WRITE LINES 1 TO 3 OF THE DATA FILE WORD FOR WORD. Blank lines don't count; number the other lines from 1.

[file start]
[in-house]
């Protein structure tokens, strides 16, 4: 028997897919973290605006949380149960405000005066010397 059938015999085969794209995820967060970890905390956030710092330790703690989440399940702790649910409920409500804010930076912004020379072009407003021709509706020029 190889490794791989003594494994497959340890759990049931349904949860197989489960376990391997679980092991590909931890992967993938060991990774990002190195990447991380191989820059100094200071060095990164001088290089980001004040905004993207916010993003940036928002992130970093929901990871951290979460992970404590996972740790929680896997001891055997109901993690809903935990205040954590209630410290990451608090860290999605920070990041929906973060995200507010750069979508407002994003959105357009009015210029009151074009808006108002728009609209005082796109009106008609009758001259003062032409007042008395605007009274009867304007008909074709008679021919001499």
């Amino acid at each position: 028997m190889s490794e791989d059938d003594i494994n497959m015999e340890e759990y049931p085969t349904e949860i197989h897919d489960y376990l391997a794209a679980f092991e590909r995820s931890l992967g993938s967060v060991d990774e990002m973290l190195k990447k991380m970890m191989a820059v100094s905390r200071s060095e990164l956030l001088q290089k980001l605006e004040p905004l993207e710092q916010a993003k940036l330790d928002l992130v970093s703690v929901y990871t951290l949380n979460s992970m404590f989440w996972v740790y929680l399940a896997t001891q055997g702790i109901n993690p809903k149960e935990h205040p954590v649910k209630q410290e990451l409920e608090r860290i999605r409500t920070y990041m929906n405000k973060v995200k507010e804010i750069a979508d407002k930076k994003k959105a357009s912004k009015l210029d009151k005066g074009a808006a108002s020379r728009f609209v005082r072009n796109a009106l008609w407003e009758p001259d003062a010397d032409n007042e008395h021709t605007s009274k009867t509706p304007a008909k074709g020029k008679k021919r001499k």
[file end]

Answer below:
[in-house]
């Protein structure tokens, strides 16, 4: 028997897919973290605006949380149960405000005066010397 059938015999085969794209995820967060970890905390956030710092330790703690989440399940702790649910409920409500804010930076912004020379072009407003021709509706020029 190889490794791989003594494994497959340890759990049931349904949860197989489960376990391997679980092991590909931890992967993938060991990774990002190195990447991380191989820059100094200071060095990164001088290089980001004040905004993207916010993003940036928002992130970093929901990871951290979460992970404590996972740790929680896997001891055997109901993690809903935990205040954590209630410290990451608090860290999605920070990041929906973060995200507010750069979508407002994003959105357009009015210029009151074009808006108002728009609209005082796109009106008609009758001259003062032409007042008395605007009274009867304007008909074709008679021919001499």
């Amino acid at each position: 028997m190889s490794e791989d059938d003594i494994n497959m015999e340890e759990y049931p085969t349904e949860i197989h897919d489960y376990l391997a794209a679980f092991e590909r995820s931890l992967g993938s967060v060991d990774e990002m973290l190195k990447k991380m970890m191989a820059v100094s905390r200071s060095e990164l956030l001088q290089k980001l605006e004040p905004l993207e710092q916010a993003k940036l330790d928002l992130v970093s703690v929901y990871t951290l949380n979460s992970m404590f989440w996972v740790y929680l399940a896997t001891q055997g702790i109901n993690p809903k149960e935990h205040p954590v649910k209630q410290e990451l409920e608090r860290i999605r409500t920070y990041m929906n405000k973060v995200k507010e804010i750069a979508d407002k930076k994003k959105a357009s912004k009015l210029d009151k005066g074009a808006a108002s020379r728009f609209v005082r072009n796109a009106l008609w407003e009758p001259d003062a010397d032409n007042e008395h021709t605007s009274k009867t509706p304007a008909k074709g020029k008679k021919r001499k």